Which is the real Amazon.com Inc.? Is it the company whose 2016 operating profit was five times the level of three years earlier? Or is it the Amazon that has mostly delivered minuscule profits and instead redirected nearly every dollar in sales toward its mission of world domination?
Believe in history. It's the latter.
It is true that Amazon generated $4.2-billion in operating profit in 2016 -- nearly equal to the company's operating profit in the previous five years combined. Pat on the back, Amazon, for "only" spending 97 cents of every dollar coming in the door last year.
The step-up in profit is a big reason Wall Street started to expect Amazon's profit to soar in coming years, although some doubts have creeped in recently. It may be time to rethink those expectations.
Amazon has made it clear that it is splurging to build up its package-shipping warehouses and entertainment programs for its Prime video service to fuel future revenue growth. The number of full- and part-time Amazon employees rose 48 per cent in 2016 to 341,400. Amazon continues its pattern in which its core operating expenses -- excluding purchases of merchandise and other direct costs for its business -- are growing faster than its revenue.
The trouble is it's hard to predict the full tab for Amazon's blueprint to crush every industry in which it competes. Amazon CEO Jeff Bezos has expressed great affection for Amazon's voice-activated technology, including its Echo line of home speakers and the companion Alexa software that competes with Apple's Siri. Nearly every day Amazon announces another city in which it is expanding its short-term package delivery service Prime Now, or its associated restaurant delivery service. (Tuesday's expansion was Las Vegas.) None of that will be cheap.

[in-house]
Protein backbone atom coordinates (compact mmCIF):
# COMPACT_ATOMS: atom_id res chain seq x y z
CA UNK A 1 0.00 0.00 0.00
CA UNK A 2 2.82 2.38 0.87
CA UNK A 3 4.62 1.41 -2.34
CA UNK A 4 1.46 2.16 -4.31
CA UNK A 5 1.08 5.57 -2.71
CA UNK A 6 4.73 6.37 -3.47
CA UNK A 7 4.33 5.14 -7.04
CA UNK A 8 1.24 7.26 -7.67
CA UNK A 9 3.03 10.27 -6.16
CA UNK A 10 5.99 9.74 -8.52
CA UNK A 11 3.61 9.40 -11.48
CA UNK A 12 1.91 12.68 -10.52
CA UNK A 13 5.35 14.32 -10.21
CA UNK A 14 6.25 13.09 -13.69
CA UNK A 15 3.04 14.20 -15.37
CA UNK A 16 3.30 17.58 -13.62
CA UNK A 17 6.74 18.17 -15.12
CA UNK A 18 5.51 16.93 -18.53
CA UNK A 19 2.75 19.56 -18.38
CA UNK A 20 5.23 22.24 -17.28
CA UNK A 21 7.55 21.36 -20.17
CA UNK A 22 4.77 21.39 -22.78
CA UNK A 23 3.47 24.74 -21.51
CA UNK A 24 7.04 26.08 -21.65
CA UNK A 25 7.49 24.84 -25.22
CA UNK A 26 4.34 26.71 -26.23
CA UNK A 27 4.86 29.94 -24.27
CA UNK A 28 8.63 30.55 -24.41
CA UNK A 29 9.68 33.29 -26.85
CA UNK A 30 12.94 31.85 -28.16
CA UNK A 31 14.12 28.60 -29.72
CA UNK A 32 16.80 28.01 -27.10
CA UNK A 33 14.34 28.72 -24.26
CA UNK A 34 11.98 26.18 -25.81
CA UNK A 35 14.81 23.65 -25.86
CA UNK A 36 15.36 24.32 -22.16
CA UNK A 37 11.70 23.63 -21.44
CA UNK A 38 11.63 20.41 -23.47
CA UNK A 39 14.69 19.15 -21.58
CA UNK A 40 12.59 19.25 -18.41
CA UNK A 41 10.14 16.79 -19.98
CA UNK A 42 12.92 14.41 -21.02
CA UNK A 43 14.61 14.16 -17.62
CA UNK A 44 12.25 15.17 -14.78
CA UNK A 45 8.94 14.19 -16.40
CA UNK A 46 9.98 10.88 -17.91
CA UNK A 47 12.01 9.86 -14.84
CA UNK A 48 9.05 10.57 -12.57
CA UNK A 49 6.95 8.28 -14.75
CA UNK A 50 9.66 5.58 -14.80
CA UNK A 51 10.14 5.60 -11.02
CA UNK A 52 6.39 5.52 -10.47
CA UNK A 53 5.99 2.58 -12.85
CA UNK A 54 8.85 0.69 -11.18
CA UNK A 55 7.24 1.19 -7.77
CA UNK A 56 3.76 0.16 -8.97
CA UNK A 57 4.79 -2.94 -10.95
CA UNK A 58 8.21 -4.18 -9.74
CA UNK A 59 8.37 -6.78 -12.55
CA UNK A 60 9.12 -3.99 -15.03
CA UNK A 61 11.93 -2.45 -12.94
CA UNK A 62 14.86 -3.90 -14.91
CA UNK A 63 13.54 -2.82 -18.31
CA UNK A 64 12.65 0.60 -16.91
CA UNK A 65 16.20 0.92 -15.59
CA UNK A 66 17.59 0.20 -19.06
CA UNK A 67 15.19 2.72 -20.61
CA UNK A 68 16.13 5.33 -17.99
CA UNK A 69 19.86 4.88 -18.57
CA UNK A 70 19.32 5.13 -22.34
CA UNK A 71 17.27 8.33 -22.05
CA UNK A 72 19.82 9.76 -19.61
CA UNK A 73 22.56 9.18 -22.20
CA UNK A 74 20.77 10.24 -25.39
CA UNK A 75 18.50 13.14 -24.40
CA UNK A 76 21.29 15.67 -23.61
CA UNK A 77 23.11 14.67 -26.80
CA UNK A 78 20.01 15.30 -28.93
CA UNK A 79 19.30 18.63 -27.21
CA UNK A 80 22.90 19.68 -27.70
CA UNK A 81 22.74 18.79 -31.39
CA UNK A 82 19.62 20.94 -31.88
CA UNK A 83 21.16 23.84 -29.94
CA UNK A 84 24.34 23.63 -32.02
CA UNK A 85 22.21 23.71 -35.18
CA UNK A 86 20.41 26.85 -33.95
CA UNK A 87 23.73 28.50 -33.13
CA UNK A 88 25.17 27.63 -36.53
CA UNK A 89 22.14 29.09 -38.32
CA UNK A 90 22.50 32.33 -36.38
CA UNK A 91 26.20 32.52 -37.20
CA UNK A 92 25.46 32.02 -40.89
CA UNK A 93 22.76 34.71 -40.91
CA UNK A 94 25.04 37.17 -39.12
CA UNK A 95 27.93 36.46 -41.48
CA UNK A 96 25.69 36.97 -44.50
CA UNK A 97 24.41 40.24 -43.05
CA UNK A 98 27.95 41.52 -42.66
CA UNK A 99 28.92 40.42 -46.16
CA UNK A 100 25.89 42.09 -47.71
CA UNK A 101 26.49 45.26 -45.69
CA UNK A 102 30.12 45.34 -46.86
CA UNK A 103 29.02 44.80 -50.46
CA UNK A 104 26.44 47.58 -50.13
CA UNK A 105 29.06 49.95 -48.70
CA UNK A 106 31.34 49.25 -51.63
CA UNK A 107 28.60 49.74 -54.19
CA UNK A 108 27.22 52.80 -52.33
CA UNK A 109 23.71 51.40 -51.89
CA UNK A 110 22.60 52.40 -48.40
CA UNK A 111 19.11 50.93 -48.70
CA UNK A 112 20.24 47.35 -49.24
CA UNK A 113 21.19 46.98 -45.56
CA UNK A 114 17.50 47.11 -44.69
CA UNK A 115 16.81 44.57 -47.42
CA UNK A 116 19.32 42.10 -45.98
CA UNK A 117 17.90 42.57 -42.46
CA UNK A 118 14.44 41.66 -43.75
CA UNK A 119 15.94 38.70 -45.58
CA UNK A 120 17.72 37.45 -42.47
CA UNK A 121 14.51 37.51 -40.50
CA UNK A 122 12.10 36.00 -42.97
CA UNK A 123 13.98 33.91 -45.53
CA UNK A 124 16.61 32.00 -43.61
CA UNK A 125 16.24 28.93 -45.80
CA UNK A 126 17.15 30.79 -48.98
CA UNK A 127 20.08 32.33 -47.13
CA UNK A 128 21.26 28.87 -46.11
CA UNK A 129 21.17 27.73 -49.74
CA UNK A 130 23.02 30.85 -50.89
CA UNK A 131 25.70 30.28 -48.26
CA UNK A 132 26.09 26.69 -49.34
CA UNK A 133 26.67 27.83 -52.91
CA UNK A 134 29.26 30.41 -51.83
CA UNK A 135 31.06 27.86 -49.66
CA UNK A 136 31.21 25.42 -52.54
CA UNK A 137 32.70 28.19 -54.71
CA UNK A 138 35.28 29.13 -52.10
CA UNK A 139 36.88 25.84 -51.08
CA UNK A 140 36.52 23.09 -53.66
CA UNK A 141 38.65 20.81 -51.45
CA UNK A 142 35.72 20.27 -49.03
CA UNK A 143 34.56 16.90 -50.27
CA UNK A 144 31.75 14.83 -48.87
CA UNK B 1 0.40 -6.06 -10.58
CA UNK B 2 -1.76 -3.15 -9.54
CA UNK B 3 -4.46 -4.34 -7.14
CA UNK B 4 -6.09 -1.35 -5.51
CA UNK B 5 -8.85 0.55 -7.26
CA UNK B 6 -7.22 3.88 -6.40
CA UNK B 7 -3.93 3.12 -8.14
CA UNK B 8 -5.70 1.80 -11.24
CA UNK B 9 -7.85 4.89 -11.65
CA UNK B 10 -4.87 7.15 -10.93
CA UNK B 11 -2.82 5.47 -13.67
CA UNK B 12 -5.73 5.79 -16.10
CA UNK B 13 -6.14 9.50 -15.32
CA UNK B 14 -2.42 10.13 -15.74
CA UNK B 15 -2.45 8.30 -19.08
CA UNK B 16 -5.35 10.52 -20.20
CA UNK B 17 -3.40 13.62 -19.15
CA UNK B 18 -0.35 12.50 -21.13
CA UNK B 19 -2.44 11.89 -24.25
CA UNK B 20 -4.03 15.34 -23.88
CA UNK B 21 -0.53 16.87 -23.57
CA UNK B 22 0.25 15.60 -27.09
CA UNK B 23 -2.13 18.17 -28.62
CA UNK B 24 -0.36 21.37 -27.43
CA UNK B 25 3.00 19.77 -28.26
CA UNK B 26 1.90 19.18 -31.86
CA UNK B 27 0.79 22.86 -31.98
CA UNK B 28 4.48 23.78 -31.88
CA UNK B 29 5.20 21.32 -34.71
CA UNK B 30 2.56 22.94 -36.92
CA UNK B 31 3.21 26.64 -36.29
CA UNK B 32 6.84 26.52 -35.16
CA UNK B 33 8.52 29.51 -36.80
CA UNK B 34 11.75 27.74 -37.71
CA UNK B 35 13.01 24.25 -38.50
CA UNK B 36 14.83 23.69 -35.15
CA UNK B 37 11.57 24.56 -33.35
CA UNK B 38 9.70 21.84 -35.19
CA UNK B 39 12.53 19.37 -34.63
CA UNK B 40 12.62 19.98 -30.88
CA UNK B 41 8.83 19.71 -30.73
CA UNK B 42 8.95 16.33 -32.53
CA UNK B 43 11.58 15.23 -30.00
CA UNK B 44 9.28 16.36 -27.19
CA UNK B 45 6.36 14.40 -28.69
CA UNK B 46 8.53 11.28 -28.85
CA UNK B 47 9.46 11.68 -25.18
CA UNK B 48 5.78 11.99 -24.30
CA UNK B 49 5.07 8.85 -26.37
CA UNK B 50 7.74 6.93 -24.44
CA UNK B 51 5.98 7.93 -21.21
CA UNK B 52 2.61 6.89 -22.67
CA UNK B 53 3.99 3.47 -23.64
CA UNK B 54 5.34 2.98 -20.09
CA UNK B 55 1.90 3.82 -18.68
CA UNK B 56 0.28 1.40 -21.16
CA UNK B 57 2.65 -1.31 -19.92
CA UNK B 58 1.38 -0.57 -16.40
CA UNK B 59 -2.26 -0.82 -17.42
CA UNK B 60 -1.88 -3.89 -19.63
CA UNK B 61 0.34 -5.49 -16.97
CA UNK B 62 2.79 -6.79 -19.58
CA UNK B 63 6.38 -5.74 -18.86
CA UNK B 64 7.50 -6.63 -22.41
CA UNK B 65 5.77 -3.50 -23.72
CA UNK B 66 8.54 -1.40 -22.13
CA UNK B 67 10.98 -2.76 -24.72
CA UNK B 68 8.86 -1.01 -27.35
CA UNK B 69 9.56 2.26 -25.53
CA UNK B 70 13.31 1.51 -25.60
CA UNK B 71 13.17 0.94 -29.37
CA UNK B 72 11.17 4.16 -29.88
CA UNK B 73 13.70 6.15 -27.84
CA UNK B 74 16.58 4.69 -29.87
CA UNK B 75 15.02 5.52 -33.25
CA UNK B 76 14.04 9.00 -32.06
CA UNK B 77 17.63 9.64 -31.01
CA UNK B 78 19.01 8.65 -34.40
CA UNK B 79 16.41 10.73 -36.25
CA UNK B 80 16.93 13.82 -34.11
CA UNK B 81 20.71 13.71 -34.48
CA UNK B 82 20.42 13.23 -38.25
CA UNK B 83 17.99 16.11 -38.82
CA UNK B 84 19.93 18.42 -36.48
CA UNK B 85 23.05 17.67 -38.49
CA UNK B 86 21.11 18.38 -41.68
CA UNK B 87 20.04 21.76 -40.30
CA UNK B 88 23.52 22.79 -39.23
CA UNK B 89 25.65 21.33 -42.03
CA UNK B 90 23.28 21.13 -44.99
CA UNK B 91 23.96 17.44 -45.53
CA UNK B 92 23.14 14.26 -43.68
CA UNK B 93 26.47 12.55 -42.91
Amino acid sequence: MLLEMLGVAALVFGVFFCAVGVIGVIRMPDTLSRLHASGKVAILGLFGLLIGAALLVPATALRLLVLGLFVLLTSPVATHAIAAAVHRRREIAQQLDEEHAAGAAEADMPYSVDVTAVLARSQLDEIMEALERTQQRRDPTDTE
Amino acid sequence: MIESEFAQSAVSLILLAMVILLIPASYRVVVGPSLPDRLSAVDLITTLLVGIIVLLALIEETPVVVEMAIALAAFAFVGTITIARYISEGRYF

Neither is Amazon's foray into physical bookstores, convenience shops and grocery stores. The scope of Amazon's store game plan isn't clear, but a recent Morgan Stanley analysis estimated Amazon could incur roughly $400-million in capital costs for each 50 grocery stores it opens. There was also a flurry of news reports in recent days about Amazon's growth plans in Europe, both for additional shipping distribution centers and for technical workers. SunTrust stock analysts estimated Amazon will add roughly 15,000 new employees in the U.K., Germany and France.
Those Amazon war plans suggest Wall Street expectations for Amazon's future profits are still too high -- even though they already went back to the drawing board late last year. In October, Wall Street expected Amazon to post more than $8-billion of operating profit in 2017 and $13.6-billion next year, according to the average of stock analyst estimates compiled by Bloomberg. Now those expectations have downshifted to $5.8-billion for 2017 and less than $10-billion for 2018.
Amazon is like an adorable puppy that eats your shoes and urinates on the rug. You really can't get too angry at her. No one should expect puppies to act out of character. You believe some day the annoyances will pay off and she will grow up to be a loyal companion rather than an incontinent brat.
Amazon, of course, has been in the profits puppy phase for a long time. Maybe it always will be. Nevertheless, investors should realize that is the species they are taking home when they buy into Amazon. It's important to understand what Amazon truly is and not be deluded into thinking it is something that it's not.